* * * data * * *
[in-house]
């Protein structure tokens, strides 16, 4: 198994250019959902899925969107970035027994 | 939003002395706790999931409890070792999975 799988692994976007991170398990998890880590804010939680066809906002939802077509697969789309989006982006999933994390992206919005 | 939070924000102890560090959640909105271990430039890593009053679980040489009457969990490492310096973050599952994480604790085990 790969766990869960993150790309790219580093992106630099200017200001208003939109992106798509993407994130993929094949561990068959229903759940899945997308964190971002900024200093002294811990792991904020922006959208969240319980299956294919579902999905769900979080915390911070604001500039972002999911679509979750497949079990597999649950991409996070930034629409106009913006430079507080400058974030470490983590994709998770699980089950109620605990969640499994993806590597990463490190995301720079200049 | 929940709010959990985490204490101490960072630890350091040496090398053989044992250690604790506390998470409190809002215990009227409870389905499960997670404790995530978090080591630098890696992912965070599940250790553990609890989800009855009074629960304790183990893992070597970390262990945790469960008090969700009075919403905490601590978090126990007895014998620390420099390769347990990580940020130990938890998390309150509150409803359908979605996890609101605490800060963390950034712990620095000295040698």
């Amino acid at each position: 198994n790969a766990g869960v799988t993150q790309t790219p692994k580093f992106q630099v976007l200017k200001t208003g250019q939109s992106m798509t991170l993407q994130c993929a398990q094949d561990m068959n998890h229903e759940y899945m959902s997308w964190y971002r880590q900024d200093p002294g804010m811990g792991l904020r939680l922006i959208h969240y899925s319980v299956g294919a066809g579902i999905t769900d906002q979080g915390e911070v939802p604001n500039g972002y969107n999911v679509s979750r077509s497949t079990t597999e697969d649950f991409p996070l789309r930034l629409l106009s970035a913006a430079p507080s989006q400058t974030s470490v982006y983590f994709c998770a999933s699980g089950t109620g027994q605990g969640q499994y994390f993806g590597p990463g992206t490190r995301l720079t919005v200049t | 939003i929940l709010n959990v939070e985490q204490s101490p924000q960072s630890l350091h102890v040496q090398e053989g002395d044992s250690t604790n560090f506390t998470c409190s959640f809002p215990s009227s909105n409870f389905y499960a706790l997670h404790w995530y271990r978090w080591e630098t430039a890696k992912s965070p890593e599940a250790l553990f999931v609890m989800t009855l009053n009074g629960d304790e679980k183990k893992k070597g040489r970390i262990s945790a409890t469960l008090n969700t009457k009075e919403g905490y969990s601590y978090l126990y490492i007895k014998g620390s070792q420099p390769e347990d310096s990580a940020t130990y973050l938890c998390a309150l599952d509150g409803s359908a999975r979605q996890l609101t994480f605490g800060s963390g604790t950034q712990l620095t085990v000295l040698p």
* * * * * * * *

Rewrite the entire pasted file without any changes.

[in-house]
């Protein structure tokens, strides 16, 4: 198994250019959902899925969107970035027994 | 939003002395706790999931409890070792999975 799988692994976007991170398990998890880590804010939680066809906002939802077509697969789309989006982006999933994390992206919005 | 939070924000102890560090959640909105271990430039890593009053679980040489009457969990490492310096973050599952994480604790085990 790969766990869960993150790309790219580093992106630099200017200001208003939109992106798509993407994130993929094949561990068959229903759940899945997308964190971002900024200093002294811990792991904020922006959208969240319980299956294919579902999905769900979080915390911070604001500039972002999911679509979750497949079990597999649950991409996070930034629409106009913006430079507080400058974030470490983590994709998770699980089950109620605990969640499994993806590597990463490190995301720079200049 | 929940709010959990985490204490101490960072630890350091040496090398053989044992250690604790506390998470409190809002215990009227409870389905499960997670404790995530978090080591630098890696992912965070599940250790553990609890989800009855009074629960304790183990893992070597970390262990945790469960008090969700009075919403905490601590978090126990007895014998620390420099390769347990990580940020130990938890998390309150509150409803359908979605996890609101605490800060963390950034712990620095000295040698």
């Amino acid at each position: 198994n790969a766990g869960v799988t993150q790309t790219p692994k580093f992106q630099v976007l200017k200001t208003g250019q939109s992106m798509t991170l993407q994130c993929a398990q094949d561990m068959n998890h229903e759940y899945m959902s997308w964190y971002r880590q900024d200093p002294g804010m811990g792991l904020r939680l922006i959208h969240y899925s319980v299956g294919a066809g579902i999905t769900d906002q979080g915390e911070v939802p604001n500039g972002y969107n999911v679509s979750r077509s497949t079990t597999e697969d649950f991409p996070l789309r930034l629409l106009s970035a913006a430079p507080s989006q400058t974030s470490v982006y983590f994709c998770a999933s699980g089950t109620g027994q605990g969640q499994y994390f993806g590597p990463g992206t490190r995301l720079t919005v200049t | 939003i929940l709010n959990v939070e985490q204490s101490p924000q960072s630890l350091h102890v040496q090398e053989g002395d044992s250690t604790n560090f506390t998470c409190s959640f809002p215990s009227s909105n409870f389905y499960a706790l997670h404790w995530y271990r978090w080591e630098t430039a890696k992912s965070p890593e599940a250790l553990f999931v609890m989800t009855l009053n009074g629960d304790e679980k183990k893992k070597g040489r970390i262990s945790a409890t469960l008090n969700t009457k009075e919403g905490y969990s601590y978090l126990y490492i007895k014998g620390s070792q420099p390769e347990d310096s990580a940020t130990y973050l938890c998390a309150l599952d509150g409803s359908a999975r979605q996890l609101t994480f605490g800060s963390g604790t950034q712990l620095t085990v000295l040698p």